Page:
individuals make decisions, but do not use all available information, causing
them to make errors. Under pressure individuals making decisions may show one
of two bias patterns. Arendtsen et al (2016); firstly, they may “zoom in” on a
narrow amount of information, therefore only using a small portion of what is
available to them. Secondly, they may “zoom out” and try to look at a wide
amount of information, but will only be able to do this on a superficial level.

 

These biases may occur for a variety of reasons; however,
the most likely factor is the limitations within the brain and processing
systems. As humans, we do not have to ability to process everything, there has
to be a limit to how much we can process at a particular time. Posner (1980)
refers to this as “attentional spotlight”, whereby each individual has an
attention spotlight which illuminates only a small part of the visual field,
everything within this field receives priority processing, and information
outside it does not receive immediate processing so may be overlooked. This is
a good example of narrow bias; whereby an individual may overlook important
information because they are focussed elsewhere. This would pose a problem for
firefighters, as all information about surroundings must be processed before
decisions can be made, in order to avoid unnecessary dangers i.e. Colorado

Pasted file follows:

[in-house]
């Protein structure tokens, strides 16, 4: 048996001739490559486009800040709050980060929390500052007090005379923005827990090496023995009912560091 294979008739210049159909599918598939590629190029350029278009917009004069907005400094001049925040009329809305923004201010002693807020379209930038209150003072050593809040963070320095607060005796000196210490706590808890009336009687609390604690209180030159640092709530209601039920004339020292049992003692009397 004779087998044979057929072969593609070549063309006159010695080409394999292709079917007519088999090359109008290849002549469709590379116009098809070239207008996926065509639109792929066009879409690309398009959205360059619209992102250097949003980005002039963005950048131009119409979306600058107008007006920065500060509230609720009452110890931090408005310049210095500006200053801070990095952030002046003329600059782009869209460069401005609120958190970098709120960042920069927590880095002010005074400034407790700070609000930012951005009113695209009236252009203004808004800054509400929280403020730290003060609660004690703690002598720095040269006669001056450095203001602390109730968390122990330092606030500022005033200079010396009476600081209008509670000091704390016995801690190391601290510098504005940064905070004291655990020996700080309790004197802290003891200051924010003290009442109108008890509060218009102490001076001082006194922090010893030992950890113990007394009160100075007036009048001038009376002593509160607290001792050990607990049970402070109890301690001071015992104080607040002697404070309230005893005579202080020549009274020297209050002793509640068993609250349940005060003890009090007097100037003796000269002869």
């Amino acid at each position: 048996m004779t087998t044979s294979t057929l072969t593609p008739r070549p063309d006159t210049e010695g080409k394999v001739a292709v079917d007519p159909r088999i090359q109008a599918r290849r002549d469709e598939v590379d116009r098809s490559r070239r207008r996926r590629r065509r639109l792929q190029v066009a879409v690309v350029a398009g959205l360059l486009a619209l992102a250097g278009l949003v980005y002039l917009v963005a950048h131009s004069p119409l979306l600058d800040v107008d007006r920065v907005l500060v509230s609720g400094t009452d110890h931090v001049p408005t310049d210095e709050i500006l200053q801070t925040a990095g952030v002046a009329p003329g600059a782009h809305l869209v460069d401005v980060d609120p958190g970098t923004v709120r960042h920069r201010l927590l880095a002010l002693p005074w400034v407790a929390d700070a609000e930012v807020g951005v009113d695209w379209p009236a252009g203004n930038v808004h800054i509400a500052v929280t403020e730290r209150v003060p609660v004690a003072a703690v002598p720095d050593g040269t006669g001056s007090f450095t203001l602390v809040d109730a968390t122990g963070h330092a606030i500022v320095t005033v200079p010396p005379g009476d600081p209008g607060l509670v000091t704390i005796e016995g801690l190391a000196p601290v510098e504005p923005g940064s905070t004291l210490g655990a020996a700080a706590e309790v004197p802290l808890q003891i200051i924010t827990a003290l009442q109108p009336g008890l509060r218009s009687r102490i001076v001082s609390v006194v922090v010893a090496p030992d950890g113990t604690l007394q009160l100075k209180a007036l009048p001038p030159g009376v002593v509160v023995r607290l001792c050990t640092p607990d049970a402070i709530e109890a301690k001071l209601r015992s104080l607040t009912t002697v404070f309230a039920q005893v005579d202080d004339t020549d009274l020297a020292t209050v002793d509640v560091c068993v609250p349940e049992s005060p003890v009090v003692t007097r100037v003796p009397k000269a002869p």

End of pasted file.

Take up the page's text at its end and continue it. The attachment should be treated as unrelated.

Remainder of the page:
wildfire.

            Eriksen
and Murphy (1987) identify this spotlight as a zoom lens which suggests that attention
focusses tightly on a narrow area, or broadened over a wider area. This suggests
that an individual can only pay little attention if they are focussing on
everything around them. If the scope is too wide an individual will treat all
information as equally important, making them just as likely to make errors, as
when using a narrow scope bias.    

Several studies have been conducted
to demonstrate bias within situational awareness; Simons and Levin (1998)
conducted a study in which participants were approached by a by someone asking
for directions on a map. When participants were looking at the map people
carrying a door walked between them, here the original experimenter switches
with someone else. Despite looking completely different only about half of
participants noticed the change. This study exemplifies the ideas put forward by
Posner (1980); Eriksen and Murphy (1987); Engel (1971), that when we are paying
attention to a specific piece of information, all other information around us
has to wait to be processed.  All of the
above studies suggest that humans in general are unable to process large
quantities of information at the same time. This is where a situational
awareness test like Firemind comes in. As stated previously it is used to
train, support and enhance abilities of fire personnel, in order to have a better
level of situational awareness.

 

This study has further looked into the use of Firemind
situational awareness tests (focussing on bias), and comparing those scores
with a stroop test; another method of attention allocation (Stroop, 1935). It
is aiming to investigate whether how well an individual does in a stroop test
can predict how well they perform on a situational awareness test.

 

This study hypothesises that there will be a negative correlation
between time taken to complete the stroop task and bias scores. Those that are
able to allocate attention best in the stroop test (and so are fastest) will
show a more positive (narrow) bias, (rejecting more information).  The null hypothesis states that there will be
no significant correlation between a stroop test and the bias score on a
situational awareness test.